Housing has been a hot topic in the campaign for Canada’s 44th parliament.
Every major party platform offers proposals for reining in what has become a nationwide affordability crisis. However, experts say the most effective potential solutions have either received scant attention from the federal platforms, or have failed to be included at all. Five of them are broken down in detail below.
1. Leverage the weight of federal coffers
Part of the challenge with trying to come up with a national fix for housing affordability is that it is fundamentally a local issue. Provincial and municipal governments generally have jurisdiction over the factors - such as zoning rules and building permits - that determine exactly what type of housing gets built, where that housing gets built and how fast.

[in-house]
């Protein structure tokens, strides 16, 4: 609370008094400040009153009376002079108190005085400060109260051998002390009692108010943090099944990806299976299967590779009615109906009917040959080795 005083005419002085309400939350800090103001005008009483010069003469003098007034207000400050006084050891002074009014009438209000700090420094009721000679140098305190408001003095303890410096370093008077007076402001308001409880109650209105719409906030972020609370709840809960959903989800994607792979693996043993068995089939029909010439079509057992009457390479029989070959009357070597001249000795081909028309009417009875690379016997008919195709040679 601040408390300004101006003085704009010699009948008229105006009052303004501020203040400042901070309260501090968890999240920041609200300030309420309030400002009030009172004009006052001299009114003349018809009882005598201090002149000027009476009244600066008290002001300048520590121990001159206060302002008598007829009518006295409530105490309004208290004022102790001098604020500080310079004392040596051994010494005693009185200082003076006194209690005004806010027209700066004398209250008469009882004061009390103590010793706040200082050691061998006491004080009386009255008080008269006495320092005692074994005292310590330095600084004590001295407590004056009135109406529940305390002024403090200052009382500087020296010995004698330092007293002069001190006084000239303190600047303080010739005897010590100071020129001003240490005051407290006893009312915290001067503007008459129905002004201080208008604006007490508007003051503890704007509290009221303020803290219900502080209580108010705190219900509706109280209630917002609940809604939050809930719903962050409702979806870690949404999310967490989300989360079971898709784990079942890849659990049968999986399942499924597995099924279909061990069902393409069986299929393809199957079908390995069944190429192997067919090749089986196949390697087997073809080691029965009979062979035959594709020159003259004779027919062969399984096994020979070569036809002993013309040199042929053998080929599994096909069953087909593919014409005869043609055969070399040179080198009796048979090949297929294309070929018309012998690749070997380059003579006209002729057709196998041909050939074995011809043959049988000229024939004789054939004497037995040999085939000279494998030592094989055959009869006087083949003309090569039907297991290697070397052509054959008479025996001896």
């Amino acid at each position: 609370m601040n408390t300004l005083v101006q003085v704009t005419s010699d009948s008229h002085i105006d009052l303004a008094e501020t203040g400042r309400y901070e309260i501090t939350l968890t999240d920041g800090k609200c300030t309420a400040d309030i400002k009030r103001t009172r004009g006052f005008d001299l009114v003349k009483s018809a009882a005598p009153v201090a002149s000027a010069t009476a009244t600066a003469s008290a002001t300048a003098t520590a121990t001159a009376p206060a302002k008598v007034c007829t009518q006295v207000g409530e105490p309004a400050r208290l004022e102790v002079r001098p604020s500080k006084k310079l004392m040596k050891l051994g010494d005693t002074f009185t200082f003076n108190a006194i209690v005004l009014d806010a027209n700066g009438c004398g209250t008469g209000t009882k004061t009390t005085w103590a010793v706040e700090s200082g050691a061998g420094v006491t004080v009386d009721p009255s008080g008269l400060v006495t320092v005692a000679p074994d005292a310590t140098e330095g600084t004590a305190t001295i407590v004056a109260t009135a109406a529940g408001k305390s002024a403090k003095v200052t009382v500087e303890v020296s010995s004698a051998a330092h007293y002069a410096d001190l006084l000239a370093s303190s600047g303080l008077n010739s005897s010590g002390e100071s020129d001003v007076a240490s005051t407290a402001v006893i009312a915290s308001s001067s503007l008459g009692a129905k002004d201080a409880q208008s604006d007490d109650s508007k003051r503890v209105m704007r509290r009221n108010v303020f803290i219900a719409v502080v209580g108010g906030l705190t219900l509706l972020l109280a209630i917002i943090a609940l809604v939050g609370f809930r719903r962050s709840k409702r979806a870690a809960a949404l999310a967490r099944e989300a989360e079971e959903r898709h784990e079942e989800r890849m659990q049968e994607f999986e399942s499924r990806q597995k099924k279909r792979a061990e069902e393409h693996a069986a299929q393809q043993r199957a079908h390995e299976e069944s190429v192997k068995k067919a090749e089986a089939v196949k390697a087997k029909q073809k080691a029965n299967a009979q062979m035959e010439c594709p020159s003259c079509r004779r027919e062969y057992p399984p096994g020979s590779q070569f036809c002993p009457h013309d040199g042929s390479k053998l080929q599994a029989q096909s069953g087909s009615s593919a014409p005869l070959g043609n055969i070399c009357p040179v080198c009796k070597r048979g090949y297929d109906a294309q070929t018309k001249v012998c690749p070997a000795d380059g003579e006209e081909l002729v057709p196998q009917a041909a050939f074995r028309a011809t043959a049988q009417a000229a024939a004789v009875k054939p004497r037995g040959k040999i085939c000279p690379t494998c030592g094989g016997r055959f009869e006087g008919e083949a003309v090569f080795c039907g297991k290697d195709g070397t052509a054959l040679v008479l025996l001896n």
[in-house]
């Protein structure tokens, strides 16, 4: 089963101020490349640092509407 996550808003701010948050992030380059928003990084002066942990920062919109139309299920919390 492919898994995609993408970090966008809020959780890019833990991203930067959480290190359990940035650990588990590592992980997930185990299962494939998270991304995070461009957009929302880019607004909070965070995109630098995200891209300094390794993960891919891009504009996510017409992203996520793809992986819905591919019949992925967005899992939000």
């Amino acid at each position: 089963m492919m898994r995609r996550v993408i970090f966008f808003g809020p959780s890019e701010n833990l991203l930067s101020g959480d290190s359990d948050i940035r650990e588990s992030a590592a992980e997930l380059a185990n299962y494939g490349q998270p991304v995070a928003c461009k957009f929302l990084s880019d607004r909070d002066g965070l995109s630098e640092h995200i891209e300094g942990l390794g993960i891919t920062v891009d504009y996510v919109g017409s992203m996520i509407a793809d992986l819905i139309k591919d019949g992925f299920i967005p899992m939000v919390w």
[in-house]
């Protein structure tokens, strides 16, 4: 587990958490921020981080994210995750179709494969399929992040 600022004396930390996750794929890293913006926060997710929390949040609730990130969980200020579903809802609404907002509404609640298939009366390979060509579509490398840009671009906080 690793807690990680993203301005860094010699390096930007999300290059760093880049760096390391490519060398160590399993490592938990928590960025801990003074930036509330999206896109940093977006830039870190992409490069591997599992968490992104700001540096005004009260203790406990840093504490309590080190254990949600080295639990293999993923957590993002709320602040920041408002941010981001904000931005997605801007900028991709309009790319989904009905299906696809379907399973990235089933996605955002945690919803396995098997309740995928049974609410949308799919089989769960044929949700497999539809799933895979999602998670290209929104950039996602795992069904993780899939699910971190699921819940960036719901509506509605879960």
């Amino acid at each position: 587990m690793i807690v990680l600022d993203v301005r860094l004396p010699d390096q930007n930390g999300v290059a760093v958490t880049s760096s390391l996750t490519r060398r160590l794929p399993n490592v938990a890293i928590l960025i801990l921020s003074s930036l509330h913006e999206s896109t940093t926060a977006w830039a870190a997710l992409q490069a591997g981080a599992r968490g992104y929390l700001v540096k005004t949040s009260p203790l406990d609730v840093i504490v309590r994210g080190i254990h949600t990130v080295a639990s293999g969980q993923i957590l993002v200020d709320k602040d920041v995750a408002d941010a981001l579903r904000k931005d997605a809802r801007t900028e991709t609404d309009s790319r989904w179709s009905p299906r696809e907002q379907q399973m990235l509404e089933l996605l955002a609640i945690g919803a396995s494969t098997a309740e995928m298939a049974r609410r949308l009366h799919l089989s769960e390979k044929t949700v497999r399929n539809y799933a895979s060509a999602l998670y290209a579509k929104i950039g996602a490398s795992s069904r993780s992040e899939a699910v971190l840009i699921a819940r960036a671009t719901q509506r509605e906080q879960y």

Ottawa “needs to figure out how to use the financial clout of the federal government to get changes done at a local and municipal level,” said Mike Moffatt, senior director of policy and innovation at the Smart Prosperity Institute. He notes the Conservative Party has suggested tying federal transit funding to a requirement that more housing be built along transit lines and the Liberal Party has proposed a $4-billion housing “accelerator” that “is designed to help municipalities modernize their zoning rules and approval processes.”
“I think those are the right kind of approaches,” Moffatt said. “I think we need to go farther than that, but ultimately we need to get shovels in the ground, that is the only thing that is going to fix this.”
Jill Atkey, CEO of the British Columbia Non-Profit Housing Association (BCNPHA), agreed that “the federal government needs to tie its infrastructure investments to affordable housing commitments.”
“Too often we’ve seen the federal government come in - and this happens regularly in the lower mainland - making significant investments into transit with no requirement that affordable homes be built near that transit,” Atkey said. “In fact, we’ve seen affordable homes become displaced because of that transit investment. We need to reverse that trend and the federal government does have the tools to do that.”